Wednesday, June 3, 2009 | Categories: Episodes
Today's guest host was Nancy Wilson.
It's Wednesday June 3rd.
A new biography of Attila the Hun paints him as a savvy, deft and "surprisingly civilized" political operator.
Currently, Dick Cheney still comes off as a thug.
This is the Current.
Legal Aid - Ontario
On any given day, Canadian courts are filled with people who wouldn't be able to afford a lawyer if it weren't for legal aid. About 1.2 million defendants in either criminal or civil cases applied for legal assistance in Canada last year.
But many of the lawyers who take legal aid cases say they are over-worked and under-paid. And now the Criminal Lawyers' Association has voted to stop taking new Legal Aid cases in Ontario if they are related to homicides, guns or alleged gang activity.
Nic Rozier is a criminal defense lawyer in Toronto who does legal aid work. She hasn't decided what she thinks of the boycott yet. But she is very clear about why she does the work. We aired a clip.
You also heard from Gary Petrie and Ron Murphy, who rely on legal aid to get through the court system. Nic Rozier did not sign the petition, but more than 130 other defense lawyers have signed on to the Criminal Lawyers' Association's legal-aid boycott. Frank Addario is among them. He's also the President of the Criminal Lawyers' Association and he was in Toronto.
Legal Aid - Manitoba
In Manitoba, the Criminal Trial Lawyers Association considered a similar job action several years ago. But ultimately the association felt that its clients would be the ones who suffered.
Josh Weinstein is a member of the Criminal Trial Lawyers Association. He's also the Chair of the National Criminal Justice section of the Canadian Bar Association and he was in Winnipeg.
Afghanistan Doc - The Laws Between Worlds
In April, Afghan President Hamid Karzai signed a law that shocked even some of his most ardent supporters. The law would have made it illegal for a Shiite woman to refuse her husband sex or to leave the house without his permission. After intense criticism, President Karzai has now ordered a constitutional review of the law.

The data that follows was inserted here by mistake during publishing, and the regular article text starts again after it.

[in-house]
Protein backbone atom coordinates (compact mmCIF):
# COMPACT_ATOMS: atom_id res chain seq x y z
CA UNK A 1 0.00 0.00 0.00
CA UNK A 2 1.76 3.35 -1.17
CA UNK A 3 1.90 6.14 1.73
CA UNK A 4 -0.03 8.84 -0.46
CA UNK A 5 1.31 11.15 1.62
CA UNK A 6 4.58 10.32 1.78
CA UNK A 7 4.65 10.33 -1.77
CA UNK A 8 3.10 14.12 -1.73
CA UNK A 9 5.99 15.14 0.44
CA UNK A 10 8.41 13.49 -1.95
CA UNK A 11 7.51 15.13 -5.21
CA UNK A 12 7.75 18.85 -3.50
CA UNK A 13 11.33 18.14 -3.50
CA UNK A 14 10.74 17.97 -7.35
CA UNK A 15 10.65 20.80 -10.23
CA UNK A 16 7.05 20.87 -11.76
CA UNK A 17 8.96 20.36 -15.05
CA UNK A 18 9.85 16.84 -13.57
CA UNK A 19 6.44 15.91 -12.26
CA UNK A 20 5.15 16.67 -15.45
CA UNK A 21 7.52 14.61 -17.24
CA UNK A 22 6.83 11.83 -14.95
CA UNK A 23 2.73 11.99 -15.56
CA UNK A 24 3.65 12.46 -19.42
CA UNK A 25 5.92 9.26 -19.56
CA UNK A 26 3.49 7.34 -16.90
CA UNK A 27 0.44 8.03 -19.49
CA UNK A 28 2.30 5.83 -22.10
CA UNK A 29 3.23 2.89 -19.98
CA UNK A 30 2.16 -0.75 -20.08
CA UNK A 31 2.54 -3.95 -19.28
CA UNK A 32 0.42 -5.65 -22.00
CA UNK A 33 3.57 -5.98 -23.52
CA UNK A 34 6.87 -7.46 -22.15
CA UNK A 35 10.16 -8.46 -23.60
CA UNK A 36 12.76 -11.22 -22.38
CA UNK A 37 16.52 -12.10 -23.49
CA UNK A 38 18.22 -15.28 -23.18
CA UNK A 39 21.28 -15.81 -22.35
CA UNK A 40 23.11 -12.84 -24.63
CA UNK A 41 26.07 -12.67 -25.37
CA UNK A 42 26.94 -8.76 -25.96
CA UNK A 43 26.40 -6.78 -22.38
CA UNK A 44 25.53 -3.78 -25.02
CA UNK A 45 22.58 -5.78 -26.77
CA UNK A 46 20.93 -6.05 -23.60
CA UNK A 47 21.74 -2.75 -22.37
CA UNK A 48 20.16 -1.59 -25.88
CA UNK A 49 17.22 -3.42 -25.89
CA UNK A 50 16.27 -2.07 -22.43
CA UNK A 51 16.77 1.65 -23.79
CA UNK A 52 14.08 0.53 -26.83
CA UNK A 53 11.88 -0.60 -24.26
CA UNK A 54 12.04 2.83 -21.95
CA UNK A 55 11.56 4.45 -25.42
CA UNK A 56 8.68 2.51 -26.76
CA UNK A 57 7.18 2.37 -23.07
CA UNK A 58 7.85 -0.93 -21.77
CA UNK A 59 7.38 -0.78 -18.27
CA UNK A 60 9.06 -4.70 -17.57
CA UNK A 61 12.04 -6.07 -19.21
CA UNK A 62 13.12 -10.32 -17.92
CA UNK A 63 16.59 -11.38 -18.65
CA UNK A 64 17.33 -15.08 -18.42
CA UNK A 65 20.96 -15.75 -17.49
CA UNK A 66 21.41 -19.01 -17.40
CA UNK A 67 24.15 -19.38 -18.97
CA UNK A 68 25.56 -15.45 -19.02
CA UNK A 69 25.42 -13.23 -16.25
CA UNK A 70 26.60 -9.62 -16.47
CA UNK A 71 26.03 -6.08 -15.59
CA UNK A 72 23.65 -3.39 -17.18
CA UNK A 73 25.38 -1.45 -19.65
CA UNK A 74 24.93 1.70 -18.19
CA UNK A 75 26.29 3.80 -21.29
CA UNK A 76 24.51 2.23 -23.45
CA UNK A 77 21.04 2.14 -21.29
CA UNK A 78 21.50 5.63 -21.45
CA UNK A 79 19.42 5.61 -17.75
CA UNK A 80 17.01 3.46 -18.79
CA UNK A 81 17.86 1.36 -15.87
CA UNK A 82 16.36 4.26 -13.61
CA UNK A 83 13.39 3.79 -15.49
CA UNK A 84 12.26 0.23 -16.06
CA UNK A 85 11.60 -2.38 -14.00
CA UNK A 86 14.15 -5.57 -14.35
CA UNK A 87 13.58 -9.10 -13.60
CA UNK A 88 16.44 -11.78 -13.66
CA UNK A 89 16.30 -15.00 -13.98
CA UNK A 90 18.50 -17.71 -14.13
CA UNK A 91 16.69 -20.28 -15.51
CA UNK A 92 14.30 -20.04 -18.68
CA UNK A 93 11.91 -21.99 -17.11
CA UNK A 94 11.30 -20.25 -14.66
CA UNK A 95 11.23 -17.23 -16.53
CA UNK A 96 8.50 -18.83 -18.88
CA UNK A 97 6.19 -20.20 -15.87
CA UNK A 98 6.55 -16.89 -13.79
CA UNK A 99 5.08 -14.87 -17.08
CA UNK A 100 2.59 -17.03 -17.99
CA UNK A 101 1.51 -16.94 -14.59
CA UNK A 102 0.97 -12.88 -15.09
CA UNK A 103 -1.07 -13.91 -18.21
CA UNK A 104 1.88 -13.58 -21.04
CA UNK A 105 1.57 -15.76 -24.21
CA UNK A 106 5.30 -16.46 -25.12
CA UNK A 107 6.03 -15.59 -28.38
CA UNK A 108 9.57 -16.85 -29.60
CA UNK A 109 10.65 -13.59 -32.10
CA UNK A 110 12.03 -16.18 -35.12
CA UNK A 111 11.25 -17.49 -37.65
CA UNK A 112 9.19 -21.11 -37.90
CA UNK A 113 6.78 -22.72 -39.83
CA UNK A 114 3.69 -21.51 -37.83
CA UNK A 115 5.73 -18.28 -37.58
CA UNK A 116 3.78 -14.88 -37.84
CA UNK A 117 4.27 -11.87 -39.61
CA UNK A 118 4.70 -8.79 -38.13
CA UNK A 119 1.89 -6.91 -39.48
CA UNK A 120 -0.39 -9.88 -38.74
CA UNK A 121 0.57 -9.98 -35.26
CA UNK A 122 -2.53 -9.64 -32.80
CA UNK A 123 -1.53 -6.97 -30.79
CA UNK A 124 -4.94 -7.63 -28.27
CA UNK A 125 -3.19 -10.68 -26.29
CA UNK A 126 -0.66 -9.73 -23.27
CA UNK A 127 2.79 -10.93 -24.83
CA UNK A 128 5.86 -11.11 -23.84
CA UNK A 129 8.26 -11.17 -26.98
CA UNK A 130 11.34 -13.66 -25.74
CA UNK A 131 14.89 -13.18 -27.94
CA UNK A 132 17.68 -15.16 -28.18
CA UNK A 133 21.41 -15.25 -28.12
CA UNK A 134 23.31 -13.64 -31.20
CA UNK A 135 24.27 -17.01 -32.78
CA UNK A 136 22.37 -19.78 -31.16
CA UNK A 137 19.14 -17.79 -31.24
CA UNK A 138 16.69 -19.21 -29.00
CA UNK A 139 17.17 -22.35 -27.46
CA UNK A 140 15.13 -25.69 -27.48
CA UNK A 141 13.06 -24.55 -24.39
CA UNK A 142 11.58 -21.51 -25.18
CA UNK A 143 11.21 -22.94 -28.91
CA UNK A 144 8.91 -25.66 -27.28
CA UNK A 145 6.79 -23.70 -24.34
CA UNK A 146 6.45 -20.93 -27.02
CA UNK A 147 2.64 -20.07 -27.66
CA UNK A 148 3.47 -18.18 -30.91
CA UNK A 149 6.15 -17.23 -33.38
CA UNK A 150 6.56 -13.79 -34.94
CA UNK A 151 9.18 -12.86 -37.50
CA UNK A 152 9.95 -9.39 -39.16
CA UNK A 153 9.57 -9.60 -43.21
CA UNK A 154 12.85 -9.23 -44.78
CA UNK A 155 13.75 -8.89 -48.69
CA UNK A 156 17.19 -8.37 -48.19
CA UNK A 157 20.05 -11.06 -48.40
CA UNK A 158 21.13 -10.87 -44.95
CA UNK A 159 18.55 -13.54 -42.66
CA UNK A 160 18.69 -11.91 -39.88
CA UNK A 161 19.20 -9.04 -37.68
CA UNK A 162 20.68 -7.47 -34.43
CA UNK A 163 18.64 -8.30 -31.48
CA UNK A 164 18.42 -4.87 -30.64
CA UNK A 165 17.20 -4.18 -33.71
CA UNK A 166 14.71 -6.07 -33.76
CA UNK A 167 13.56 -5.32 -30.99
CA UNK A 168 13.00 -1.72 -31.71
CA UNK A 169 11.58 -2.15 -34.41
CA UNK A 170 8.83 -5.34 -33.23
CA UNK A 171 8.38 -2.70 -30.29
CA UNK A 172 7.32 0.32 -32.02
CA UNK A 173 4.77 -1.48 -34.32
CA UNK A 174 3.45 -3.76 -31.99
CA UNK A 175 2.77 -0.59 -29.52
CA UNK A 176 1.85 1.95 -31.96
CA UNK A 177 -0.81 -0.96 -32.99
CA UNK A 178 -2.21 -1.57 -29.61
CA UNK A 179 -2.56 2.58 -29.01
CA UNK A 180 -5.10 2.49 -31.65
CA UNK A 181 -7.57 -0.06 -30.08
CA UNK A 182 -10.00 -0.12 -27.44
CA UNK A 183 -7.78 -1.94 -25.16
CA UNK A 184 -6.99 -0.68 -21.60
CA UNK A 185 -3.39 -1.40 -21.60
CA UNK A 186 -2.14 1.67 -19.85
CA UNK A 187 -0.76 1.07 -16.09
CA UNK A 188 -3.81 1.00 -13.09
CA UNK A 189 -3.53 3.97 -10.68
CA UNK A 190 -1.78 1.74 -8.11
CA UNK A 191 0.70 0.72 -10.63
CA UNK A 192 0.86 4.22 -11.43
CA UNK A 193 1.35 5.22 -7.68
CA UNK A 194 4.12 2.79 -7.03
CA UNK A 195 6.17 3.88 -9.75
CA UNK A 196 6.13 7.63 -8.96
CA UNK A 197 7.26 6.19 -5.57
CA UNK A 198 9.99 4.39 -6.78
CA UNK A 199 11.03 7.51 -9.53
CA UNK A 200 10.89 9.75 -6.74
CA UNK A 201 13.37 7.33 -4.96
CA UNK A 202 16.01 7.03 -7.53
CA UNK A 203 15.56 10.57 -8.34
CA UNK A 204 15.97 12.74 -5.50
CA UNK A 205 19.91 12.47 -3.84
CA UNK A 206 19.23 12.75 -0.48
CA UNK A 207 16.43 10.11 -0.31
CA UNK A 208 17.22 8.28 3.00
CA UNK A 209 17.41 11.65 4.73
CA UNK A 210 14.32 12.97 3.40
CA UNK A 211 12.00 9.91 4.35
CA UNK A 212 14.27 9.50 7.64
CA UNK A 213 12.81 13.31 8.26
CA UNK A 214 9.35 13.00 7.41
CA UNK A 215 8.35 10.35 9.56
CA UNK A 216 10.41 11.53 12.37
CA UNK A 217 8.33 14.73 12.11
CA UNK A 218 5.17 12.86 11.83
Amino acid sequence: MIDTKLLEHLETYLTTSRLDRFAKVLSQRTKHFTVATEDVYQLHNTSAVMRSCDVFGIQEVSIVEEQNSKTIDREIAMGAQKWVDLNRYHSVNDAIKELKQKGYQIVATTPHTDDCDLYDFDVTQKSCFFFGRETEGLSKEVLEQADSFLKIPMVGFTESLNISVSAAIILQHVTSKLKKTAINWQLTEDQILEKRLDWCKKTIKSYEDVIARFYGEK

But even so, the experience has left many people wondering just how deep a mark the Taliban has left on the country and what kind of cultural legacy has yet to be fully confronted. Brishkay Ahmed is a documentary producer who lives in Vancouver with her extended family. She was born in Afghanistan and she remembers a moment in time when the country's laws promised equal rights to men and women.
Last year, she went back to Kabul to visit a place called the Family Guidance Centre. It is run by the organization Women for Afghan Women and at that centre, Afghan lawyers and councilors fight -- one client at a time -- to reinstate the equality that once existed in Afghanistan.
Brishkay Ahmed's documentary is called The Laws Between Worlds.
Since the Family Guidance Centre opened in Kabul in 2007, about 500 women and girls have received counseling and mediation services to resolve family conflicts. The centre gets about 40 to 50 new cases every month. The centre's shelter, which is hidden in another part of Kabul, houses 35 women and 20 children at any one time.
Many of the centre's' clients travel from rural provinces where the kinds of services it provides do not exist. Since the centre in Kabul first opened, three other centres like it have opened in other parts of the country. The staff say the goal is to one day open a centre in the Taliban-dominated province of Khandahar.
Performer: Five Stone
Cut: "All together Now"
Label: November Sixteenth Publishing
Jaffna Tamil Library - Cheran
Twenty-eight years ago this week, the residents of Jaffna -- a predominantly Tamil city in northern Sri Lanka -- were sifting through the wreckage after several days of rioting.
Tamils had become the targets of Sinhalese anger after two police officers -- one of them Sinhalese -- were killed at a Tamil political protest a few days earlier. The riots had been violent and bloody and they culminated in an event that would turn out to be a catalyst for the decades of fighting that were to come.
On June 1st of 1981, police and government-sponsored paramilitaries marched on the Jaffna Library and burned it to the ground ... along with an estimated 97,000 books and documents, including some of the most treasured Tamil cultural texts in Sri Lanka.
CVK Sivaganam was Jaffna's Municipal Commissioner at the time. He tried to approach the Library that day, but was threatened by Sinhalese police. He also tried to launch an investigation into the role the police played in the destruction of the library, but says he was threatened into silence. We aired a clip with how he remembered that day.
R. Cheran witnessed what happened that day too. He was an undergraduate Tamil student at the University of Jaffna at the time. He's now a poet and a professor of Sociology and Anthropology at the University of Windsor. And R. Cheran was in Toronto.
Jaffna Tamil Library - Knuth
The burning of the Jaffna Library is just one example of an instance when books have been specifically targeted in a conflict. Rebecca Knuth has studied that history extensively. She's a professor in the Library and Information Science Program at the University of Hawaii. She's also the author of Burning Books and Leveling Libraries: Extremist Violence and Cultural Destruction and she was in Honolulu.
Last Word - Jaffna Library Music
And we'll leave you this morning with some music inspired by the poetry of R. Cheran ... the Tamil man who was a witness to the destruction of Jaffna's Public Library on June 1st, 1981. Using his poetry as lyrics, a group of Canadian-Sri Lankan musicians produced a CD called Speaking to the Wind. The song is called, Our Home, Our Land.